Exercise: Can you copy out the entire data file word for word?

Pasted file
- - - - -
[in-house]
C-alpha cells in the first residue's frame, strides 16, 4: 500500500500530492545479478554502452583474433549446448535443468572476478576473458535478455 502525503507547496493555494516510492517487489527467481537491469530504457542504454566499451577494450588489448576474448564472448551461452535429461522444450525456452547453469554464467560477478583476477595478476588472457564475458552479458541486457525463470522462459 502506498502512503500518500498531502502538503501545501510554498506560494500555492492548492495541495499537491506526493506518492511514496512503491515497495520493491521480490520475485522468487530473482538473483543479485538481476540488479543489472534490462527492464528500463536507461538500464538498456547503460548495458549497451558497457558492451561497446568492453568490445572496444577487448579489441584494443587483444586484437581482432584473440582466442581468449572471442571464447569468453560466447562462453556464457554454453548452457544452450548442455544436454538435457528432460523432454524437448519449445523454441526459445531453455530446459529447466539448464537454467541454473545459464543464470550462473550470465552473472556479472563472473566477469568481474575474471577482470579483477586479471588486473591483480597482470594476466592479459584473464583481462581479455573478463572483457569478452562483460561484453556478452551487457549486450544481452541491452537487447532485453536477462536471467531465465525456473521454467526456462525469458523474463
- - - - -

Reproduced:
[in-house]
C-alpha cells in the first residue's frame, strides 16, 4: 500500500500530492545479478554502452583474433549446448535443468572476478576473458535478455 502525503507547496493555494516510492517487489527467481537491469530504457542504454566499451577494450588489448576474448564472448551461452535429461522444450525456452547453469554464467560477478583476477595478476588472457564475458552479458541486457525463470522462459 502506498502512503500518500498531502502538503501545501510554498506560494500555492492548492495541495499537491506526493506518492511514496512503491515497495520493491521480490520475485522468487530473482538473483543479485538481476540488479543489472534490462527492464528500463536507461538500464538498456547503460548495458549497451558497457558492451561497446568492453568490445572496444577487448579489441584494443587483444586484437581482432584473440582466442581468449572471442571464447569468453560466447562462453556464457554454453548452457544452450548442455544436454538435457528432460523432454524437448519449445523454441526459445531453455530446459529447466539448464537454467541454473545459464543464470550462473550470465552473472556479472563472473566477469568481474575474471577482470579483477586479471588486473591483480597482470594476466592479459584473464583481462581479455573478463572483457569478452562483460561484453556478452551487457549486450544481452541491452537487447532485453536477462536471467531465465525456473521454467526456462525469458523474463